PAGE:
Tuesday, February 15, 2011
Sen. Tom Udall Guest Blog: Protecting Privacy at the Airport
This is a guest blog by U.S. Senator Tom Udall (D-NM), who is a member of the U.S. Senate Committee on Commerce, Science and Transportation.
Around the holidays last year, we saw significant public concern about personal privacy at our nation's airports. At the time, the Transportation Security Administration (TSA) had expanded screening measures at security checkpoints in airports like the Albuquerque Sunport.
The new standard became Advanced Imaging Technology (AIT) or whole body scanners, which produce highly revealing body images of the individual being screened. If you refuse an AIT scan, the alternative is a full body pat-down -- also hardly ideal for personal privacy.
I asked New Mexicans to share their thoughts with me on this issue. In more than 7,000 email responses, my constituents overwhelmingly expressed concern about these TSA screening procedures.
To address these concerns, I've put forward a practical proposal that meets current airport security standards while helping travelers maintain personal privacy.
New software can be installed on existing scanners to replace passenger-specific pictures with a generic, non-identifiable outline of the person being screened. I have offered an amendment to the Federal Aviation Administration (FAA) Reauthorization bill that would require this software to be installed on existing scanners nationwide within a year.
Advanced Imaging Technology Currently In Use
The body images produced at airport checkpoints are highly revealing and many passengers are justifiably uncomfortable being screened by the technology. Today, this is the kind of image AIT screening creates:
Proposed Automatic Target Recognition Software
I propose a deadline of Jan. 1, 2012, for Automatic Target Recognition software to be installed nationwide on existing AIT machines. This software enhances privacy by eliminating passenger-specific images and instead detects potential threat items and indicates their location on a generic outline of the individual being screened, like this:
This month, the TSA is beginning to field-test the program in Atlanta, Las Vegas, and Washington, D.C., and similar software is already being used abroad.
With existing technology, we can enforce airport security without sacrificing our personal privacy. By imposing a deadline for the transition to this software, we will ensure that the TSA and manufacturers have ample time to test and make any necessary modifications while preventing unnecessary delays for its implementation.
This is a guest blog by Sen. Tom Udall. To submit a piece for consideration as a guest blog, click on the Email Me link at the upper left-hand corner of the page.
Although I appreciate Udall's being responsive, the biggest concern I have is not with the body image, but with the x-ray harm done to my body by the Rapiscan machines. I am also concerned about the worker safety of the TSA agents who have to endure x-rays all day long. The experts have explained that these machines are NOT safe. (I also do not want to be groped. Shall I just not ever fly?!)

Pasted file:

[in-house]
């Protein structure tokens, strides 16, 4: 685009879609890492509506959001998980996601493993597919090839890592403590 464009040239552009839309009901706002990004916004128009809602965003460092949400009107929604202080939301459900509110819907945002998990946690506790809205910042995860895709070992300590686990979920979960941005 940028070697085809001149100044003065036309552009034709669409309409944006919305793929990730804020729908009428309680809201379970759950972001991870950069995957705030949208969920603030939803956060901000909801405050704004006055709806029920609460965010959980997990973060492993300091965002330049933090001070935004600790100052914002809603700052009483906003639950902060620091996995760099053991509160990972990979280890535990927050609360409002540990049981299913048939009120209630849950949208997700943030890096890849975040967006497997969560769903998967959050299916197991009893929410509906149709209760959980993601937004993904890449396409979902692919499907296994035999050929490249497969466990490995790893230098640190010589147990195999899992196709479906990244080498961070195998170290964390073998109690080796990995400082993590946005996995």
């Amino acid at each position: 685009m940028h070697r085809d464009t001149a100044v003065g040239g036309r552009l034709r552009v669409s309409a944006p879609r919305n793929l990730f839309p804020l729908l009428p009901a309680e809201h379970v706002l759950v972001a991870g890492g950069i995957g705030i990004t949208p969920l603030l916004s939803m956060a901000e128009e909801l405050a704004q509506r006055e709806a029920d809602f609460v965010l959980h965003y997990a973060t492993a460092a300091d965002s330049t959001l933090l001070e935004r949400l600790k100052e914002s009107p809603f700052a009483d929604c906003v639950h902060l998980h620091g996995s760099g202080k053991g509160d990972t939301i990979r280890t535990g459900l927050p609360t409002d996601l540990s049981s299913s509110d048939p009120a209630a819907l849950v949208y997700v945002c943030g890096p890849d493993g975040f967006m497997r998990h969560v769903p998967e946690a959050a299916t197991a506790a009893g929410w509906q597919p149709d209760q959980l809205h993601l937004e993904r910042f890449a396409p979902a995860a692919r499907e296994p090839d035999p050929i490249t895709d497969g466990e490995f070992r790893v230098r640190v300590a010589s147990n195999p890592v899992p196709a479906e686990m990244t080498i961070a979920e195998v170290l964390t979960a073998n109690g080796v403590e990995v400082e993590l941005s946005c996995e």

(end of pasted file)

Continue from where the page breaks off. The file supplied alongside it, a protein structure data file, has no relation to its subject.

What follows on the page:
It seems to me that the Rapiscan machines are plainly not going to reduce the chance of terrorism and are simply a way to make Chertoff's company (which make the Rapiscan) more profits through his connections to the government. Did we not see that terrorists recently detonated explosives in a large airport without waiting to board the plane? Why would a suicide bomber need to wait till he/she has gone through the TSA scanners?
These dangerous, cancer-causing machines should be eliminated entirely, not modified, as they are a also total waste of money! We need to cut spending... start with Rapiscans, please.
Furthermore, our government encourages these civilian attacks by attacking innocent civilians in other countries, e.g. Afghanistan, Pakistan, Iraq, and others. We have become monstrous in our immoral militaristic, empirialistic behavior, and the consequence is that terrorists wish to stop us, reasonably so. Stopping our monstrous behavior would be more likely to reduce terrorist attacks on our civilians. Let's bring our troops home now...and all the unmanned drones, as well. That will not only save lives and win friends, but it will cost us many billions less dollars. Remember, the only thing we have to fear is fear itself.
Posted by: nancy | Feb 15, 2011 3:02:30 PM
I support this easy fix to improve privacy with these scans. The commenter above seems to believe the machines are dangerous but there is no proof of that. In fact studies have shown they are not harmful.
It is a balancing act to make traveling safer in this era and this seems like a common-sense compromise. Sen. Udall is good at that.
Posted by: Greg | Feb 15, 2011 3:11:03 PM
Better than what they have.
Posted by: Sean | Feb 15, 2011 5:12:37 PM